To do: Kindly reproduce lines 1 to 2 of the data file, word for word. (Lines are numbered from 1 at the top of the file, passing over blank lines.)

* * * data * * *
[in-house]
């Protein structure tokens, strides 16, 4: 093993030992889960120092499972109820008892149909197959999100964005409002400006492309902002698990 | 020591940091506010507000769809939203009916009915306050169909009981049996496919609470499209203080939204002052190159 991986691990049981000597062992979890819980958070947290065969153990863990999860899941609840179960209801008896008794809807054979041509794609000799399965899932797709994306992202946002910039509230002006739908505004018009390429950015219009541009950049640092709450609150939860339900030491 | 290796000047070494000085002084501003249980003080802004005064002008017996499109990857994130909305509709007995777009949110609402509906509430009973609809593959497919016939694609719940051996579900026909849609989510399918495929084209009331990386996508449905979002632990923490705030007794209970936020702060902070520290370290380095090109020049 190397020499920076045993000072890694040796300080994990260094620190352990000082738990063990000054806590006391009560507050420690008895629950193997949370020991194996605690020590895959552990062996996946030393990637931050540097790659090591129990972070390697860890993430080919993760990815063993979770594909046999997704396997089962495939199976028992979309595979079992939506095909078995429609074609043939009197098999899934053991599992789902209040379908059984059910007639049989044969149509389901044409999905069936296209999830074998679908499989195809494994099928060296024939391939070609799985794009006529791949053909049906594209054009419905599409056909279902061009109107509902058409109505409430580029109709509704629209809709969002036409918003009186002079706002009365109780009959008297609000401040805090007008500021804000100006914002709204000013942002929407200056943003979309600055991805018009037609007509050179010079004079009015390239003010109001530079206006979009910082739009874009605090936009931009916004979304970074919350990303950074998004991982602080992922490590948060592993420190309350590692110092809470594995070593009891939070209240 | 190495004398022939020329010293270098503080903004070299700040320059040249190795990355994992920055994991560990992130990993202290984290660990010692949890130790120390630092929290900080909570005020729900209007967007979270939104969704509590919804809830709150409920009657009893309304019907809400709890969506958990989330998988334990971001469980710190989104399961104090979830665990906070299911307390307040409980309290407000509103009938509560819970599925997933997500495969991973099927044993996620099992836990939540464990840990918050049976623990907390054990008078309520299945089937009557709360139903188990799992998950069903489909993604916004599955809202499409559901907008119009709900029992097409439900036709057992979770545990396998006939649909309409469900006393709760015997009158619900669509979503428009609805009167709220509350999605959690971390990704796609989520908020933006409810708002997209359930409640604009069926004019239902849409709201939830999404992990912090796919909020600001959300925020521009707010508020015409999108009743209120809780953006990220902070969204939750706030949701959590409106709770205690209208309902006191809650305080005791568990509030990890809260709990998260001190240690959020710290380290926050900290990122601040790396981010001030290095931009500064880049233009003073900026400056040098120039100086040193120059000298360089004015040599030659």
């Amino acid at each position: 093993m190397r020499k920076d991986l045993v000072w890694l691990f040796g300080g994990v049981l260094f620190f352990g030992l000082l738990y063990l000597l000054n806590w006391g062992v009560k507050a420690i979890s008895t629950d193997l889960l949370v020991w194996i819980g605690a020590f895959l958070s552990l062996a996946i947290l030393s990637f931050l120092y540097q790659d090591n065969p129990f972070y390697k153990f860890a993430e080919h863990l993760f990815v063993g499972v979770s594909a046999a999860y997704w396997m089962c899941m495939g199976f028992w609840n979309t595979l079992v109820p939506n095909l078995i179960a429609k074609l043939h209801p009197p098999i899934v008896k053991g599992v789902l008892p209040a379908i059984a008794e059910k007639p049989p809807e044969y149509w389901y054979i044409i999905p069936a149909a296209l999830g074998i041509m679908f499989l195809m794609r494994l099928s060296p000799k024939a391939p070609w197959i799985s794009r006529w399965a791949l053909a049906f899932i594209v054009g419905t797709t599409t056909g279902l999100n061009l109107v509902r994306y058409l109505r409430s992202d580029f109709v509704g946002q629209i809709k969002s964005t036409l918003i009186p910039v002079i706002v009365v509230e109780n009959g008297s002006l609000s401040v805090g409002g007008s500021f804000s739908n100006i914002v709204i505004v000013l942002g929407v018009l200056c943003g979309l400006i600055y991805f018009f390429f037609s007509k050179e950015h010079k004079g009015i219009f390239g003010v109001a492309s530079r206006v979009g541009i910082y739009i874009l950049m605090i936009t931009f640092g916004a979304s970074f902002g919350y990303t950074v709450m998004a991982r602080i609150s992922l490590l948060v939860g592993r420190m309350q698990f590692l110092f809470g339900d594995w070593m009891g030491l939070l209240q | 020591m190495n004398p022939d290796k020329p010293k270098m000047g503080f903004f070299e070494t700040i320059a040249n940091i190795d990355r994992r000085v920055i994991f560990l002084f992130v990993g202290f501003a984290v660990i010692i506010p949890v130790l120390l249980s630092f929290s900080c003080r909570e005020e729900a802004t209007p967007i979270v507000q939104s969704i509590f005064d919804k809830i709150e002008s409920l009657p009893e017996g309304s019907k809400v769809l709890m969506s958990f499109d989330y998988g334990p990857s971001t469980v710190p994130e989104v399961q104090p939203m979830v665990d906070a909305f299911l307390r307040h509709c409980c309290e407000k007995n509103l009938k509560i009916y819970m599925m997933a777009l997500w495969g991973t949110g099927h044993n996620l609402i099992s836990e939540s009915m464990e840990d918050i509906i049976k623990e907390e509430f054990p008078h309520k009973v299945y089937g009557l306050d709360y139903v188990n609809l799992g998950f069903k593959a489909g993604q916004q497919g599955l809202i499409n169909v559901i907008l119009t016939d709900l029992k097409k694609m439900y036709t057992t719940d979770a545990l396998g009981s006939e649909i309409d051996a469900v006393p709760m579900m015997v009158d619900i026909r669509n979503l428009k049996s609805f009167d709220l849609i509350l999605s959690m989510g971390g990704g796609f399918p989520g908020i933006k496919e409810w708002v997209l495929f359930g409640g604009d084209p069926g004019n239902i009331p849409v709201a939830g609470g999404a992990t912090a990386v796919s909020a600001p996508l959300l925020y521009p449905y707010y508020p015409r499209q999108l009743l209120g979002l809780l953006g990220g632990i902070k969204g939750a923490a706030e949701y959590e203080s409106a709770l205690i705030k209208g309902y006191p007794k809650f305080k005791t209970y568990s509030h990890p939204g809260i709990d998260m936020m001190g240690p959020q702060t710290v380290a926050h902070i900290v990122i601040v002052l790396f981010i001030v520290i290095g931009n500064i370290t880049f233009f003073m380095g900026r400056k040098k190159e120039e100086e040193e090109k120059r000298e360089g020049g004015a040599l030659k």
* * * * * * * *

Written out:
[in-house]
């Protein structure tokens, strides 16, 4: 093993030992889960120092499972109820008892149909197959999100964005409002400006492309902002698990 | 020591940091506010507000769809939203009916009915306050169909009981049996496919609470499209203080939204002052190159 991986691990049981000597062992979890819980958070947290065969153990863990999860899941609840179960209801008896008794809807054979041509794609000799399965899932797709994306992202946002910039509230002006739908505004018009390429950015219009541009950049640092709450609150939860339900030491 | 290796000047070494000085002084501003249980003080802004005064002008017996499109990857994130909305509709007995777009949110609402509906509430009973609809593959497919016939694609719940051996579900026909849609989510399918495929084209009331990386996508449905979002632990923490705030007794209970936020702060902070520290370290380095090109020049 190397020499920076045993000072890694040796300080994990260094620190352990000082738990063990000054806590006391009560507050420690008895629950193997949370020991194996605690020590895959552990062996996946030393990637931050540097790659090591129990972070390697860890993430080919993760990815063993979770594909046999997704396997089962495939199976028992979309595979079992939506095909078995429609074609043939009197098999899934053991599992789902209040379908059984059910007639049989044969149509389901044409999905069936296209999830074998679908499989195809494994099928060296024939391939070609799985794009006529791949053909049906594209054009419905599409056909279902061009109107509902058409109505409430580029109709509704629209809709969002036409918003009186002079706002009365109780009959008297609000401040805090007008500021804000100006914002709204000013942002929407200056943003979309600055991805018009037609007509050179010079004079009015390239003010109001530079206006979009910082739009874009605090936009931009916004979304970074919350990303950074998004991982602080992922490590948060592993420190309350590692110092809470594995070593009891939070209240 | 190495004398022939020329010293270098503080903004070299700040320059040249190795990355994992920055994991560990992130990993202290984290660990010692949890130790120390630092929290900080909570005020729900209007967007979270939104969704509590919804809830709150409920009657009893309304019907809400709890969506958990989330998988334990971001469980710190989104399961104090979830665990906070299911307390307040409980309290407000509103009938509560819970599925997933997500495969991973099927044993996620099992836990939540464990840990918050049976623990907390054990008078309520299945089937009557709360139903188990799992998950069903489909993604916004599955809202499409559901907008119009709900029992097409439900036709057992979770545990396998006939649909309409469900006393709760015997009158619900669509979503428009609805009167709220509350999605959690971390990704796609989520908020933006409810708002997209359930409640604009069926004019239902849409709201939830999404992990912090796919909020600001959300925020521009707010508020015409999108009743209120809780953006990220902070969204939750706030949701959590409106709770205690209208309902006191809650305080005791568990509030990890809260709990998260001190240690959020710290380290926050900290990122601040790396981010001030290095931009500064880049233009003073900026400056040098120039100086040193120059000298360089004015040599030659």